Shearing Deformation in Partial Areal Arrays: Analytical Results

[+] Author and Article Information
S. M. Heinrich, S. Shakya

Department of Civil and Environmental Engineering, Haggerty Engineering Hall, P.O. Box 1881, Marquette University, Milwaukee, WI 53201-1881

P. S. Lee

Rockwell Automation, 1201 South Second Street, Milwaukee, WI 53204

J. Electron. Packag 120(1), 18-23 (Mar 01, 1998) (6 pages) doi:10.1115/1.2792279 History: Received January 19, 1997; Revised August 07, 1997; Online November 06, 2007


Simple, closed-form expressions, based on elasticity theory, are derived for determining the location and magnitude of the maximum shearing displacement in a partial areal array of solder joints. Both uniform and nonuniform thermal loadings are considered, as is the heterogeneity of the component, which often arises due to different values of coefficient of thermal expansion (CTE) and elastic properties among the module’s constituent materials. The model is based on the following assumptions: (a) the square geometry of the array and component may be replaced with an equivalent axisymmetric geometry; and (b) the stiffness of the solder joints is negligible with respect to that of the component and substrate. The “soft joint” assumption corresponds to low-modulus solders or to thermal excursions occurring at high temperatures or low frequencies, for which significant stress relaxation occurs in the solder. For arrays exhibiting higher stiffness characteristics, the model yields conservative estimates of shearing displacement. Results indicate that, unlike homogeneous-component models under uniform temperature changes, the critical joints are not necessarily at the outer corners of the array. Other candidate locations predicted by the model (and observed in experimental and numerical studies) include the inner corner joints and any joints positioned beneath the die corners. The analytical results, also presented graphically, are found to depend on only three dimensionless parameters: the ratio of inner to outer array dimension, the ratio of die size to outer array dimension, and a “mismatch parameter,” which depends on the material, geometry, and loading characteristics of the problem. The results can be used to quickly determine the location and magnitude of peak shearing displacement in the array, possibly minimizing or eliminating the need to perform expensive and time-consuming finite element macroanalyses on entire assemblies involving hundreds of joints. Thus, the analyst may proceed directly to a detailed finite element microanalysis of the critical joint for fatigue life estimation, using the calculated shearing displacement as a required boundary condition in the finite element model.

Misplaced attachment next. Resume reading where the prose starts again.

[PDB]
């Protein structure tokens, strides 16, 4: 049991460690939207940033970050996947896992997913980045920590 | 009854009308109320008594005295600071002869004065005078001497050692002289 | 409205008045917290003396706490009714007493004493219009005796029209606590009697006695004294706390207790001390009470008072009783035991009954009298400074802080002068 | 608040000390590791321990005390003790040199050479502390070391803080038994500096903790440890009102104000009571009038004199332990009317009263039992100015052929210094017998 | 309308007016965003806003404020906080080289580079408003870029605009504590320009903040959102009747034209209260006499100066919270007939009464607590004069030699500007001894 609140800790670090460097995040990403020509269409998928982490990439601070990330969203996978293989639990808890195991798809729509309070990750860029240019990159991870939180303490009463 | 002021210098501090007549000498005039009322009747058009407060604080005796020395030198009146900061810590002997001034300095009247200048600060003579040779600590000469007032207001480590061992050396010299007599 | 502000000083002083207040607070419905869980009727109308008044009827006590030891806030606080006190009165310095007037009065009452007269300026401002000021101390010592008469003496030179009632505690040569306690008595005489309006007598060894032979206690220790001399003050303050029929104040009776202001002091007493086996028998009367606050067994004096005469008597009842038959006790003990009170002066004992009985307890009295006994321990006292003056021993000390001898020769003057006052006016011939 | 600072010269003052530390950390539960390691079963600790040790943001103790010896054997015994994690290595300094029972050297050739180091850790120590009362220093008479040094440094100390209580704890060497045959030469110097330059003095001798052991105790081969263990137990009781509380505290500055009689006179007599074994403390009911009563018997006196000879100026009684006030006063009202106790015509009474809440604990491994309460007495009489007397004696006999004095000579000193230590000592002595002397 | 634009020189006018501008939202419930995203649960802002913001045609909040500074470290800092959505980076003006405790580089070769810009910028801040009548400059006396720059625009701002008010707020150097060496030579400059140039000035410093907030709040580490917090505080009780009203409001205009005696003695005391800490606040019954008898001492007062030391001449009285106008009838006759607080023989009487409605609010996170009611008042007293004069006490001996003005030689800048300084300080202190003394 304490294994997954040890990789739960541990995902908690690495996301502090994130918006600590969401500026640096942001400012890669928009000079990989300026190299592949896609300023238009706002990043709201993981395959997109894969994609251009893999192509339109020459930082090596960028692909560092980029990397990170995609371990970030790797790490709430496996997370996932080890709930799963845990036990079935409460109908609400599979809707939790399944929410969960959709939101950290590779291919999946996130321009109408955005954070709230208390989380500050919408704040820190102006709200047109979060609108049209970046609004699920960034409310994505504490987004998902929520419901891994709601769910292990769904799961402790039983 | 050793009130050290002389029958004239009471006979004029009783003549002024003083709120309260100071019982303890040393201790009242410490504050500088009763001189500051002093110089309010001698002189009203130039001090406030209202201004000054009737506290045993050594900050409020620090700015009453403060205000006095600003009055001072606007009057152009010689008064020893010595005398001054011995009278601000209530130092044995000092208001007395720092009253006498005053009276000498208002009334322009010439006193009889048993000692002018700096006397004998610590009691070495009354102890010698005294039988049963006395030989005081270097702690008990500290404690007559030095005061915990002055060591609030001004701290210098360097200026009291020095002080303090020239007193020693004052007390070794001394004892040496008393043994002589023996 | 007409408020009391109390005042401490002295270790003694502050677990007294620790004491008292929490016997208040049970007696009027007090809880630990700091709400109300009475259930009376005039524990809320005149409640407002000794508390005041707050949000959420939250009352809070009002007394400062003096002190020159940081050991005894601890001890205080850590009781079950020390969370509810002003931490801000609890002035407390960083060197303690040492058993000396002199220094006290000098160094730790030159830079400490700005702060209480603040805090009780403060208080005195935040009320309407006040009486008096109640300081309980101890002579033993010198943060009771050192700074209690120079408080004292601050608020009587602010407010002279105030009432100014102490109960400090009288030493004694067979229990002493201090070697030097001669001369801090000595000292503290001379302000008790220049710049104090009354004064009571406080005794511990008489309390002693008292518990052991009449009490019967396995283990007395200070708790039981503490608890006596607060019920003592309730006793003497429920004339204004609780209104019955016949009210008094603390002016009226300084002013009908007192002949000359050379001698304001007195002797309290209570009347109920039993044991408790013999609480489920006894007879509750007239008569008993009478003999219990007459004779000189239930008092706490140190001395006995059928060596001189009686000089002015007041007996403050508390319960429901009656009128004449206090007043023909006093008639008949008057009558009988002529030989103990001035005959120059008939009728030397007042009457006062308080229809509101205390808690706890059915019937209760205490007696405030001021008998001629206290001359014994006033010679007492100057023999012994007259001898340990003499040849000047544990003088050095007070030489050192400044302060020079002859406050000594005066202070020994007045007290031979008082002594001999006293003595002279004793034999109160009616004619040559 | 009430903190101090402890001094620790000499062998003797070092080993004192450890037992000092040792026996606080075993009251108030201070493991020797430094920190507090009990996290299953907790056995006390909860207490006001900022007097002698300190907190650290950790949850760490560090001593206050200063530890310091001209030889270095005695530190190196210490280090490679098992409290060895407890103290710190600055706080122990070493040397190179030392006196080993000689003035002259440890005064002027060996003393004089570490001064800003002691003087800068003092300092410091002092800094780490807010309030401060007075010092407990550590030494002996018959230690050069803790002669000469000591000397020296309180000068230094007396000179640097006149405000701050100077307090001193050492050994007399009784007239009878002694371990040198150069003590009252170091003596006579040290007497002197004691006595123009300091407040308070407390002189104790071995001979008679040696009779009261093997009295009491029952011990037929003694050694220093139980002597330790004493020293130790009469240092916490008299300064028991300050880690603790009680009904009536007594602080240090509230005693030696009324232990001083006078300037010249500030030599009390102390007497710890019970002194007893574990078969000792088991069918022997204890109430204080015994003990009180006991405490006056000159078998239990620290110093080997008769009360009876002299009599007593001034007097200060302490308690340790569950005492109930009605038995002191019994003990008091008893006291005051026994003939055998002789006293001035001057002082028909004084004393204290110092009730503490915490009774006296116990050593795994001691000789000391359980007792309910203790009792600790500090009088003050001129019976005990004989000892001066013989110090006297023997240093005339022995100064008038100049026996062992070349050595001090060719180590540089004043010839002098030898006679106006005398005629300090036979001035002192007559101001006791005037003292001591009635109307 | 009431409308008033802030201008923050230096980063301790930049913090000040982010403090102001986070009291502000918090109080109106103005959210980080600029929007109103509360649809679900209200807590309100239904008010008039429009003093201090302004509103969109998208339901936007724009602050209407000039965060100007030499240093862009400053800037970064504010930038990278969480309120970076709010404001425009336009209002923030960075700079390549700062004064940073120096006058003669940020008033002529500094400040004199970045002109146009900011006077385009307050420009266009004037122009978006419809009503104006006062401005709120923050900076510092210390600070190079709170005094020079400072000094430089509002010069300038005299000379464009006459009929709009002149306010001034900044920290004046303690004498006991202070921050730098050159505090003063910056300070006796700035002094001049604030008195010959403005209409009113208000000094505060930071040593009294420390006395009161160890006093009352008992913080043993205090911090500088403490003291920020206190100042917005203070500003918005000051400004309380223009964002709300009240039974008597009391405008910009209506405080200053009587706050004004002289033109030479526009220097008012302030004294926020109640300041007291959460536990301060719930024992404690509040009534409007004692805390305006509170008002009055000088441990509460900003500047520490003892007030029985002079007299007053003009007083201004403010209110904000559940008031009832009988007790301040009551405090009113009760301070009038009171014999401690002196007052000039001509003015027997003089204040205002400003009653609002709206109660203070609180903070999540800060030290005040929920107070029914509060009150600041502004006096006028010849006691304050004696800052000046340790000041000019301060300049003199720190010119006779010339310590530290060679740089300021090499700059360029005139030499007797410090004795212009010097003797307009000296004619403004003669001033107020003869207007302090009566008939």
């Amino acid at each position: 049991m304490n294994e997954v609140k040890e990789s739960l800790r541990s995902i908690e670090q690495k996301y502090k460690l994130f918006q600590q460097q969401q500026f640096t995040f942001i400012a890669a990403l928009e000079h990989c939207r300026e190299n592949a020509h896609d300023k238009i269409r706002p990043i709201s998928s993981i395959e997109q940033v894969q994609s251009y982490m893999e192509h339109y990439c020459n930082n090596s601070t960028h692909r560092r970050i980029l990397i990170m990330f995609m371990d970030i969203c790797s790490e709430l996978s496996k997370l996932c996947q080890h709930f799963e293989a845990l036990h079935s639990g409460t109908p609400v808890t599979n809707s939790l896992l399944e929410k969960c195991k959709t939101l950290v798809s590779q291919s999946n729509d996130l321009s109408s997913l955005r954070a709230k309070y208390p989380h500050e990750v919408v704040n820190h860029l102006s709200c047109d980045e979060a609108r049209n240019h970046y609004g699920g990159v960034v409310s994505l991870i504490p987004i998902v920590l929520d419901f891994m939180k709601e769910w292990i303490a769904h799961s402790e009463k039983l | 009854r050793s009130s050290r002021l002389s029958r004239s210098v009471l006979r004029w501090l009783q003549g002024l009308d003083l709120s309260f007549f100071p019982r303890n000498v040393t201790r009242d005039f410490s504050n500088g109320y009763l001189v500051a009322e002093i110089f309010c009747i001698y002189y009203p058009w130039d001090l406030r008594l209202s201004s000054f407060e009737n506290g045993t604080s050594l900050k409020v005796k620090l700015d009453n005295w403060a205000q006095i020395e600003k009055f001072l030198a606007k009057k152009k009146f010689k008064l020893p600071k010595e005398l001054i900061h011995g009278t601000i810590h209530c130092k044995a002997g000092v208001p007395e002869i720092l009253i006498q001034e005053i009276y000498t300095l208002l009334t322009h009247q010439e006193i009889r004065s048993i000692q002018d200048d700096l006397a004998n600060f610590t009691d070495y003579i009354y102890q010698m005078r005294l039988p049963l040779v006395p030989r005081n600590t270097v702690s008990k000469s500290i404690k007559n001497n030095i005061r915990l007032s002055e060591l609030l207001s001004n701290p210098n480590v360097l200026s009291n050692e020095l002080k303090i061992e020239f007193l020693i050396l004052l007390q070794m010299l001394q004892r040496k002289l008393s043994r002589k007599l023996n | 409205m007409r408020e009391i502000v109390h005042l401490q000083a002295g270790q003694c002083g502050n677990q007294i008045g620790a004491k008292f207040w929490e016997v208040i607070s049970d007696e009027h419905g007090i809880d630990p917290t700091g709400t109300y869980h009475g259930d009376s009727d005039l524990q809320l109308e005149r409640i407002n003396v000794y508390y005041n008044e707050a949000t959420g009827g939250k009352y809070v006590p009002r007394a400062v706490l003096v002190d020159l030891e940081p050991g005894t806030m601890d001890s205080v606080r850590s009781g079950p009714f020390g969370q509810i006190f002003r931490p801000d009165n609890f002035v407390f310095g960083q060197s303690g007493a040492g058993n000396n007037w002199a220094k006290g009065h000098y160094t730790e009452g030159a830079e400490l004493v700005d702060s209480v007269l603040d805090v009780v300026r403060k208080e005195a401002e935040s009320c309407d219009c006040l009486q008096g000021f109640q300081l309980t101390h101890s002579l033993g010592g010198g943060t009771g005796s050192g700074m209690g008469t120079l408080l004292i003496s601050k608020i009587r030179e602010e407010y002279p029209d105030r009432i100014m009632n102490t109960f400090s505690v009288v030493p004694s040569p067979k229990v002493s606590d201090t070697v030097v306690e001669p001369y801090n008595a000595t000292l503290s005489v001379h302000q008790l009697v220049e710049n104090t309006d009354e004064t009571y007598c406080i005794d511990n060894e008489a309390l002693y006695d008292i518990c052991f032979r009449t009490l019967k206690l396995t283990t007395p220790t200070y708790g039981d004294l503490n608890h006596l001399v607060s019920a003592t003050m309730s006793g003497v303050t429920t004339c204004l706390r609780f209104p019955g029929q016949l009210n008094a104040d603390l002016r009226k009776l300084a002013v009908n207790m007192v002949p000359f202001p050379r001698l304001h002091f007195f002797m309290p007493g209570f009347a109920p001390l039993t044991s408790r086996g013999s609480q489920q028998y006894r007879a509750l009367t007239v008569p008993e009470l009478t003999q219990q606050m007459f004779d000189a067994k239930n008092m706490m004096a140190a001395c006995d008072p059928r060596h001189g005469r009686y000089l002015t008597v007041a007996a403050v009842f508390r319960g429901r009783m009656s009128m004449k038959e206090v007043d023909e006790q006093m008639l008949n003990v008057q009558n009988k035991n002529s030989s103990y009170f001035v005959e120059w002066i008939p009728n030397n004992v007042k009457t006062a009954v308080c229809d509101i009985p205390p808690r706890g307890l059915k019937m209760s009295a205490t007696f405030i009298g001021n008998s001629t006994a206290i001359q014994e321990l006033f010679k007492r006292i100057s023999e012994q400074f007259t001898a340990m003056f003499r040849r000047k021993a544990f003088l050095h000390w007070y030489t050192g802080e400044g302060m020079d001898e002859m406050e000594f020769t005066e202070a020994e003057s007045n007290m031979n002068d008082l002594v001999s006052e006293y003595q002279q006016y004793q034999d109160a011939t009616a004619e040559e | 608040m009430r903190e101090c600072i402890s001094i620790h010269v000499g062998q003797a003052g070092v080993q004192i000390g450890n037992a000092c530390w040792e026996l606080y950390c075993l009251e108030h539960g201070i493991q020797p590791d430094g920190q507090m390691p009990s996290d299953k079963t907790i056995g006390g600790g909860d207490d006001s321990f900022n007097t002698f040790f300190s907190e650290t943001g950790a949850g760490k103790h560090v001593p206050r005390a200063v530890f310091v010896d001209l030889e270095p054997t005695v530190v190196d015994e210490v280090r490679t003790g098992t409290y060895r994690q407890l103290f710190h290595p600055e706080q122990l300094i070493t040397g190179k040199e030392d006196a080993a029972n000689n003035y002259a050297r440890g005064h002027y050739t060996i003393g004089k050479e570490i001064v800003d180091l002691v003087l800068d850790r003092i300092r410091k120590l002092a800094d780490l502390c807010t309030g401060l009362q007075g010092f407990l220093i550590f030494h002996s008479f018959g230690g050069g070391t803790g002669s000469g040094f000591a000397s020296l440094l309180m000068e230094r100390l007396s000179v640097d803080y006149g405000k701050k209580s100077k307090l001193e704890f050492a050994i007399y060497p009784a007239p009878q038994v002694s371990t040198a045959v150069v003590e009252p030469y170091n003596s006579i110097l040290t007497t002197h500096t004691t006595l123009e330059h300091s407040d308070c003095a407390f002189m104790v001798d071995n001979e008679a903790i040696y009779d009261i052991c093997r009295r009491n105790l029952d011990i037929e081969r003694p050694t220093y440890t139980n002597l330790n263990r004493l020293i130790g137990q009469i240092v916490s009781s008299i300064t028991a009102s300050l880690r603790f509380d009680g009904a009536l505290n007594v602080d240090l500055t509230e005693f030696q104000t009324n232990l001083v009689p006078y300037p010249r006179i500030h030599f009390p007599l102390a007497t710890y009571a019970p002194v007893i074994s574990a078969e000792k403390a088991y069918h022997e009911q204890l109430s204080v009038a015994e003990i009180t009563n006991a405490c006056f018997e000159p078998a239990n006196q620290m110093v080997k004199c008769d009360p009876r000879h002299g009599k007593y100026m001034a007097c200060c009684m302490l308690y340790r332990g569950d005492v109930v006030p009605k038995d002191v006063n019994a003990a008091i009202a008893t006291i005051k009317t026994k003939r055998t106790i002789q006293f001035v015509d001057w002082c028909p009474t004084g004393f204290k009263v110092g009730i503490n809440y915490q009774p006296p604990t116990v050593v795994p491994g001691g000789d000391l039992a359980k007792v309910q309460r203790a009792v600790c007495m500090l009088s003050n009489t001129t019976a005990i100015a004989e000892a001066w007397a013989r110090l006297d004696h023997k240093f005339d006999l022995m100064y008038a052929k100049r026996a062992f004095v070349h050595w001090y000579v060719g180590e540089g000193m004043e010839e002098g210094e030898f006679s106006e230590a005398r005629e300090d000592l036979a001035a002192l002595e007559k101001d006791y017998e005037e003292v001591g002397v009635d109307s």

Copyright © 1998 by The American Society of Mechanical Engineers
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